Chris Wallace Schools Ben Carson For Using The Bible To Support His Tax Policies (Video)

ben-carson-fox-news-wallaceBen Carson proves that it’s possible to be extremely intelligent and a babbling idiot at the same time. At one time he was one of the best neurosurgeons in the country, yet when it comes to pretty much any topic not relating to medicine he’s an absolute moron. Often his rhetoric is so absurd that it’s hard to tell if he’s actually being serious, or he’s simply trying to say what he thinks might appeal most to conservative voters.


Oh, and by the way, he is in no way qualified to be president – not even close.

Well, during an interview with Fox News’ Chris Wallace, the 2016 GOP presidential hopeful was absolutely schooled after he suggested he believes a flat-tax is derived from the Bible and that it wouldn’t disproportionately hurt poor people.

“I got that idea, quite frankly, from the Bible, tithing,” Carson stated. “You make $10 billion a year, you pay a billion. You make $10 a year, you pay one. You get the same rates. That’s pretty darn fair if you ask me.”

“Now some people say poor people can’t afford to pay that dollar. That’s very condescending,” he continued. “I can tell you that poor people have pride too. And they don’t want to be just taken care of.”

The flaws in his “logic” on this issue are absolutely astounding. First, if someone worth $10 billion loses a billion, they’re still a billionaire. A dollar to a poor person is much more important than $1 billion to someone who’s fortunate enough to be making $10 billion a year. A person worth billions isn’t going to do without anything they need if they lose $1 billion – but 10 percent of a poor person’s income can literally be the difference between that family being able to afford food or having to choose which bill doesn’t get paid.

Thankfully, Wallace wasted no time in pointing out just how idiotic Carson’s flat-tax idea is.

“Doctor, here is the problem with the flat tax in the real world,” Wallace noted. “According to the Tax Policy Center, to raise the same amount of revenue we do now, the tax rate would have to be in the low to mid 20 percent range. Low and middle-income families would get a big tax hike while wealthy families would actually get a big tax cut.”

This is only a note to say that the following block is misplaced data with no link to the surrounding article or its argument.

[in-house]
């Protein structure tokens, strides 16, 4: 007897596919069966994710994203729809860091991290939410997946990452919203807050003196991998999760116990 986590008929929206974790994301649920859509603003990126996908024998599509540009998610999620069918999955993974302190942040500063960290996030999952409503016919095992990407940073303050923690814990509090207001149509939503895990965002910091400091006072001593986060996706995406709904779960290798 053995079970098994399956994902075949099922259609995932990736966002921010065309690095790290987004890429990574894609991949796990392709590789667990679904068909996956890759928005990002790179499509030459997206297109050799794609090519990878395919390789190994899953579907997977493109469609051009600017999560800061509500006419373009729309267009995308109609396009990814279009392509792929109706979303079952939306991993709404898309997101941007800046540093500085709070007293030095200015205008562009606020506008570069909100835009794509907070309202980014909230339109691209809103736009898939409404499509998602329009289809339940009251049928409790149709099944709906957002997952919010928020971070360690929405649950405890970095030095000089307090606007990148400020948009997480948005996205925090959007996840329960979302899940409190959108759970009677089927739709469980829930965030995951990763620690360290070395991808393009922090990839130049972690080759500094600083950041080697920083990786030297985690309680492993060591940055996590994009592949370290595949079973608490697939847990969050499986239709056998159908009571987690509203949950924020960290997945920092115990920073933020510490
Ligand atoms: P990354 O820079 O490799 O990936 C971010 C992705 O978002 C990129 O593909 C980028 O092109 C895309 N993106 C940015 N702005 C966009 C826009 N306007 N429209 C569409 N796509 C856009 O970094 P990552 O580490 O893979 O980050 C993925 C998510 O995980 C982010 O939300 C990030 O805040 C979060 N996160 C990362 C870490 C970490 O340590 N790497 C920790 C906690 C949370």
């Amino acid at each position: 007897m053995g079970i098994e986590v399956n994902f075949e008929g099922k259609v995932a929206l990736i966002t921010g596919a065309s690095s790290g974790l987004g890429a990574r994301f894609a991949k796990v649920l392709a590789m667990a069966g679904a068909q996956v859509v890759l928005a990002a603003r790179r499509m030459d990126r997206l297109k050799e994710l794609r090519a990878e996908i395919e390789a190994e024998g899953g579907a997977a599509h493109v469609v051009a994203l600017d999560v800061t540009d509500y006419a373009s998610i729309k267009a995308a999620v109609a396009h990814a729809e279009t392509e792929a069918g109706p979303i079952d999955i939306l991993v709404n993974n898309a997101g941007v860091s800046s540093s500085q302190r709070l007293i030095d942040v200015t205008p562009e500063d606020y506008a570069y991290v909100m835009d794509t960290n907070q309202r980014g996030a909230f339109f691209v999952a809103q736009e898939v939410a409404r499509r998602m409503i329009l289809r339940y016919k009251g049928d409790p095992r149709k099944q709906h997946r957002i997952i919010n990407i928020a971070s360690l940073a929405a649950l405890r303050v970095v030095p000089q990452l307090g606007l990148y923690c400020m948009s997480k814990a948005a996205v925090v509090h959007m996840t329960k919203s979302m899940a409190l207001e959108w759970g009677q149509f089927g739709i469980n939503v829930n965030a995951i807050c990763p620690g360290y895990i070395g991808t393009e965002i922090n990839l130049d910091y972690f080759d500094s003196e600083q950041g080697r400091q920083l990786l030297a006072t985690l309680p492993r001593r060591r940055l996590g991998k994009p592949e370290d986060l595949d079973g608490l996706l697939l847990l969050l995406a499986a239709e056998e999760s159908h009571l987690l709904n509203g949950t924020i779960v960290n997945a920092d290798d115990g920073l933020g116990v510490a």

“That’s actually not… I don’t agree with that assessment,” Carson insisted. “Because I’ve been in contact with many economists. And in fact, if you eliminate the loopholes and the deductions then you’re really talking about a rate somewhere between 10 and 15 percent.”

“I’ve got to tell you that outside experts we talked to, you’re talking in the 20s,” Wallace responded. “For instance, you talked about low-income families. Not only don’t they pay, they actually get an earned income tax credit. Now, you’re going to have them paying 10 to 15 percent of whatever income they have or 20 percent if my experts are right. I’ve got to tell you, a lot of independent studies say that the people who make out like bandits in this are the wealthy.”


Naturally, Carson continued to disagree.

It’s pretty bad when a Republican presidential candidate goes on Fox News, which is basically just a conservative entertainment channel, and gets called out for pushing for a tax policy that their experts have said overwhelmingly favors the wealthy (which it absolutely does). Then for him to try to use tithing in the Bible to support this tax plan just reeks of someone desperately trying to pander to right-wing Christians because comparing the two makes absolutely no sense. Tithing and tax rates aren’t even remotely the same thing.

But forget what I said earlier about Ben Carson not being qualified to be president, going by his comments to Chris Wallace on Sunday, he’s not really even qualified to run.

Watch the segment below via Fox News:




Allen Clifton

Allen Clifton is a native Texan who now lives in the Austin area. He has a degree in Political Science from Sam Houston State University. Allen is a co-founder of Forward Progressives and creator of the popular Right Off A Cliff column and Facebook page. Be sure to follow Allen on Twitter and Facebook, and subscribe to his channel on YouTube as well.

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